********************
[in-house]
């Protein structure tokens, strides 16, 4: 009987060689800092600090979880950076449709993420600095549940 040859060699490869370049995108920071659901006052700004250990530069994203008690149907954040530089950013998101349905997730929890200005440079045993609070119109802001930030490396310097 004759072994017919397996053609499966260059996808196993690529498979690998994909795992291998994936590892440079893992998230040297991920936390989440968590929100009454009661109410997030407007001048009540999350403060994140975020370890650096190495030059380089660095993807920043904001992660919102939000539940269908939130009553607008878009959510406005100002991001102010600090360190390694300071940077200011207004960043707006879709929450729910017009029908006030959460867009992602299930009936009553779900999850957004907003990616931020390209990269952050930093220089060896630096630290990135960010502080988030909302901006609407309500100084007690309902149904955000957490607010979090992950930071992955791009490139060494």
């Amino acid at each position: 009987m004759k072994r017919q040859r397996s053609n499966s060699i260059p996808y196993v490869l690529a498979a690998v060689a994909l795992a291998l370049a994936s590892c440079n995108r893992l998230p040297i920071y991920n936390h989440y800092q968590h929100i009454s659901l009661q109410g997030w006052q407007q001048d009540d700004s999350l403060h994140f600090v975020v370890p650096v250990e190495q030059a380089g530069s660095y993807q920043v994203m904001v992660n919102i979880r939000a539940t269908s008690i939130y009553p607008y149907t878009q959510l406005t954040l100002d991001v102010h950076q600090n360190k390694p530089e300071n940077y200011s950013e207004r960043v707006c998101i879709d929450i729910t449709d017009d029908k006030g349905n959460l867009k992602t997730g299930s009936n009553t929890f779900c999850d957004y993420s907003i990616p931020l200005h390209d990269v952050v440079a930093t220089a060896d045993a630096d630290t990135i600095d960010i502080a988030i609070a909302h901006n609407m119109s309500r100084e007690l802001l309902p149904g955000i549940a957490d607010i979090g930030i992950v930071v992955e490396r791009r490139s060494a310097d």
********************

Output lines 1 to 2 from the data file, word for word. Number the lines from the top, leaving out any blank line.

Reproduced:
[in-house]
């Protein structure tokens, strides 16, 4: 009987060689800092600090979880950076449709993420600095549940 040859060699490869370049995108920071659901006052700004250990530069994203008690149907954040530089950013998101349905997730929890200005440079045993609070119109802001930030490396310097 004759072994017919397996053609499966260059996808196993690529498979690998994909795992291998994936590892440079893992998230040297991920936390989440968590929100009454009661109410997030407007001048009540999350403060994140975020370890650096190495030059380089660095993807920043904001992660919102939000539940269908939130009553607008878009959510406005100002991001102010600090360190390694300071940077200011207004960043707006879709929450729910017009029908006030959460867009992602299930009936009553779900999850957004907003990616931020390209990269952050930093220089060896630096630290990135960010502080988030909302901006609407309500100084007690309902149904955000957490607010979090992950930071992955791009490139060494």